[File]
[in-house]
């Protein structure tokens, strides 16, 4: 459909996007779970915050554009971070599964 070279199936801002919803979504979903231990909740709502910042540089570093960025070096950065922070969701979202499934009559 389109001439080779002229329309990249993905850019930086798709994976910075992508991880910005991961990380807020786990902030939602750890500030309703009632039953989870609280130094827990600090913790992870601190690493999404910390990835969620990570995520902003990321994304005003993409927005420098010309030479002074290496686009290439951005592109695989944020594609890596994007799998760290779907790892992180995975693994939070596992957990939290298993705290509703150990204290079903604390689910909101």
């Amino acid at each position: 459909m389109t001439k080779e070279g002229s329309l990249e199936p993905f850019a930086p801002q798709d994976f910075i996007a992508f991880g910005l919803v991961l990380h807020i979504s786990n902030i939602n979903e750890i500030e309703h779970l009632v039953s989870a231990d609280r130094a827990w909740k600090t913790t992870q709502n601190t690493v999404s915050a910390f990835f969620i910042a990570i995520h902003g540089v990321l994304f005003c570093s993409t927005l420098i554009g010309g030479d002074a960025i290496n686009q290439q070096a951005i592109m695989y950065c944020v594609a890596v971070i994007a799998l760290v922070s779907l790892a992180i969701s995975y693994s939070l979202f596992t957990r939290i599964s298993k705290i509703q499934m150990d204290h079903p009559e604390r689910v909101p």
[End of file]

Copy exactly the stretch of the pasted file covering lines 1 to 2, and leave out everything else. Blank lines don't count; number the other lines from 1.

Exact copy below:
[in-house]
């Protein structure tokens, strides 16, 4: 459909996007779970915050554009971070599964 070279199936801002919803979504979903231990909740709502910042540089570093960025070096950065922070969701979202499934009559 389109001439080779002229329309990249993905850019930086798709994976910075992508991880910005991961990380807020786990902030939602750890500030309703009632039953989870609280130094827990600090913790992870601190690493999404910390990835969620990570995520902003990321994304005003993409927005420098010309030479002074290496686009290439951005592109695989944020594609890596994007799998760290779907790892992180995975693994939070596992957990939290298993705290509703150990204290079903604390689910909101």